Why innovation within should come before innovation without

"I discovered that the best innovation is sometimes the company, the way you organise a company. The whole notion of how you build a company is fascinating."
excerpt from p334 of 'Steve Jobs' by Walter Isaacson

When you read stories about innovation, and renowned creative companies like Apple, the focus is almost exclusively on the products they designed, the eye-catching release, the growth, the valuation. 

The question asked less often is how the conditions were created to allow those innovations to come about - the culture, the values, the behaviours encouraged, the habits formed, the leadership style. Even Jobs  - a highly product-focused leader - recognised that the way Apple organised itself was just as important as the development of new products. 

Not every organisation can produce breakthrough products like Apple, but every organisation can look carefully and critically at how it gets things done, how it treats its people, and start its innovation efforts there.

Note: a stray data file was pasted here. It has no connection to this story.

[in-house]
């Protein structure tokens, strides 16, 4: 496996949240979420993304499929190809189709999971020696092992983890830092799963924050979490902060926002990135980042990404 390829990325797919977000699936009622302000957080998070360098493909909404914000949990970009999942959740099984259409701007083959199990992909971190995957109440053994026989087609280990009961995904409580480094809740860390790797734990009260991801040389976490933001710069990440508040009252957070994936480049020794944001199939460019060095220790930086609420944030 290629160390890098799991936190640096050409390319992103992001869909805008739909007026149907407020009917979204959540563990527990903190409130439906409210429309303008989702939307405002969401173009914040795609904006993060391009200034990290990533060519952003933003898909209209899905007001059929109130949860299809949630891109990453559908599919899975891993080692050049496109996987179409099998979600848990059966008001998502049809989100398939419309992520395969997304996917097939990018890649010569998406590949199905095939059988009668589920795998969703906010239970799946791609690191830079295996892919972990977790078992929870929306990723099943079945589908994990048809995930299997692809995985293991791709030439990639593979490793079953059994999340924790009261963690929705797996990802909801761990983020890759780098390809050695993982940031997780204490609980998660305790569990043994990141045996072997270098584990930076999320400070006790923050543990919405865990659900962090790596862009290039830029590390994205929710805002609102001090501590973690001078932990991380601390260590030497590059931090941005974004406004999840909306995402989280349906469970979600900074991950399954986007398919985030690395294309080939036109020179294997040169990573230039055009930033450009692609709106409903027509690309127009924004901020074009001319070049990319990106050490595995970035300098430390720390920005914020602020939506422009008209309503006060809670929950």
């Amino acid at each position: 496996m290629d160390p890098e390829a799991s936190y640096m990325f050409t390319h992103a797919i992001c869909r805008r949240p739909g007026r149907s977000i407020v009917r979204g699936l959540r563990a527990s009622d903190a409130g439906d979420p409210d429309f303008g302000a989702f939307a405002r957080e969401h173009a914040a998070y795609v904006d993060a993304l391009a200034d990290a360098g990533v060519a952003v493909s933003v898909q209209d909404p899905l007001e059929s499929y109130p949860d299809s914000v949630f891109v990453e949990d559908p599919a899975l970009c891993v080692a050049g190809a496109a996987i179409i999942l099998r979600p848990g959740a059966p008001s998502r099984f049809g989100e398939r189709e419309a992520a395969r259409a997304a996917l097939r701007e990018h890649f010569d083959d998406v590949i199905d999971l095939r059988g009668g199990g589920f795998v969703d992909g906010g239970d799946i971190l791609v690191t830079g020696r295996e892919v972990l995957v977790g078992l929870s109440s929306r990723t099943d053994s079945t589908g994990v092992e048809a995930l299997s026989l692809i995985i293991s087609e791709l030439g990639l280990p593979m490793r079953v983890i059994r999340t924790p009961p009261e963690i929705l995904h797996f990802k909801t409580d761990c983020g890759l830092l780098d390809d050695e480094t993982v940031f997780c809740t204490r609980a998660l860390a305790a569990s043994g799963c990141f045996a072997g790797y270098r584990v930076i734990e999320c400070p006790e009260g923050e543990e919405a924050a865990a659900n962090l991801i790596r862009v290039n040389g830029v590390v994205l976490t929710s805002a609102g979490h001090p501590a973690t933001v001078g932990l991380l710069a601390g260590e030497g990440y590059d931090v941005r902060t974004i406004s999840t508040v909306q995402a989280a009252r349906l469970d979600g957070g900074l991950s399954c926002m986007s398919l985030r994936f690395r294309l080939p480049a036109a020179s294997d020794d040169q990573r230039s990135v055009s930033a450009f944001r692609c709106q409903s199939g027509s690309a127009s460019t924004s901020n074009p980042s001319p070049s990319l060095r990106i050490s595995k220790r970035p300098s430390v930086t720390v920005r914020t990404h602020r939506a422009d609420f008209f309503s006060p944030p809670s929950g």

Many of the companies I work with begin with the mistaken assumption that innovation is just about how you help your customers.  When you refocus energy on how you operate internally, you uncover many barriers, frustrations and constraints that prevent people doing their best work. Resolving these leads naturally to more opportunities to do great things for your customers. 

Getting more creative about how you work, and learning from the progressive and exciting models emerging - from Buurtzorg to Basecamp (and even PwC) - can give you insights and ideas on how to do things differently. Making positive changes will not only makes your team happier, but unlock energy and capacity which can be invested and directed towards customer-facing innovation, resulting in a win for everyone involved.  

Maybe it’s time to look inwards first?